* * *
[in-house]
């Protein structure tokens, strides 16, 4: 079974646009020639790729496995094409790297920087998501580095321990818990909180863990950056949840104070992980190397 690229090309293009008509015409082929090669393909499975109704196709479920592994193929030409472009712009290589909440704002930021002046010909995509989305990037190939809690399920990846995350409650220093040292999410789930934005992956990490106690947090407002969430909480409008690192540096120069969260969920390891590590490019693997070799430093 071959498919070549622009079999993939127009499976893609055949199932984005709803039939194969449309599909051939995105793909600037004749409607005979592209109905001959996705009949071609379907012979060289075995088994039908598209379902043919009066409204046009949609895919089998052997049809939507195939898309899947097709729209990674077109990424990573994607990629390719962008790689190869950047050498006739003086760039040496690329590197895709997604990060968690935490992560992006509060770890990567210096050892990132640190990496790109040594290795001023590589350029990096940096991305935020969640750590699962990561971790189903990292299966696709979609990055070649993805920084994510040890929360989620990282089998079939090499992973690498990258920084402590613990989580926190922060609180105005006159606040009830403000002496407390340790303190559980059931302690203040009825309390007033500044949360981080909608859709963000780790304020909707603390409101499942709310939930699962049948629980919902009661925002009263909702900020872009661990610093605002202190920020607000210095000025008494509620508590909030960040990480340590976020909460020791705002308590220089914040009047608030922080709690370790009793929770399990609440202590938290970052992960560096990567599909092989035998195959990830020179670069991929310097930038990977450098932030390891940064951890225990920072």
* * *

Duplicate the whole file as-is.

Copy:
[in-house]
């Protein structure tokens, strides 16, 4: 079974646009020639790729496995094409790297920087998501580095321990818990909180863990950056949840104070992980190397 690229090309293009008509015409082929090669393909499975109704196709479920592994193929030409472009712009290589909440704002930021002046010909995509989305990037190939809690399920990846995350409650220093040292999410789930934005992956990490106690947090407002969430909480409008690192540096120069969260969920390891590590490019693997070799430093 071959498919070549622009079999993939127009499976893609055949199932984005709803039939194969449309599909051939995105793909600037004749409607005979592209109905001959996705009949071609379907012979060289075995088994039908598209379902043919009066409204046009949609895919089998052997049809939507195939898309899947097709729209990674077109990424990573994607990629390719962008790689190869950047050498006739003086760039040496690329590197895709997604990060968690935490992560992006509060770890990567210096050892990132640190990496790109040594290795001023590589350029990096940096991305935020969640750590699962990561971790189903990292299966696709979609990055070649993805920084994510040890929360989620990282089998079939090499992973690498990258920084402590613990989580926190922060609180105005006159606040009830403000002496407390340790303190559980059931302690203040009825309390007033500044949360981080909608859709963000780790304020909707603390409101499942709310939930699962049948629980919902009661925002009263909702900020872009661990610093605002202190920020607000210095000025008494509620508590909030960040990480340590976020909460020791705002308590220089914040009047608030922080709690370790009793929770399990609440202590938290970052992960560096990567599909092989035998195959990830020179670069991929310097930038990977450098932030390891940064951890225990920072």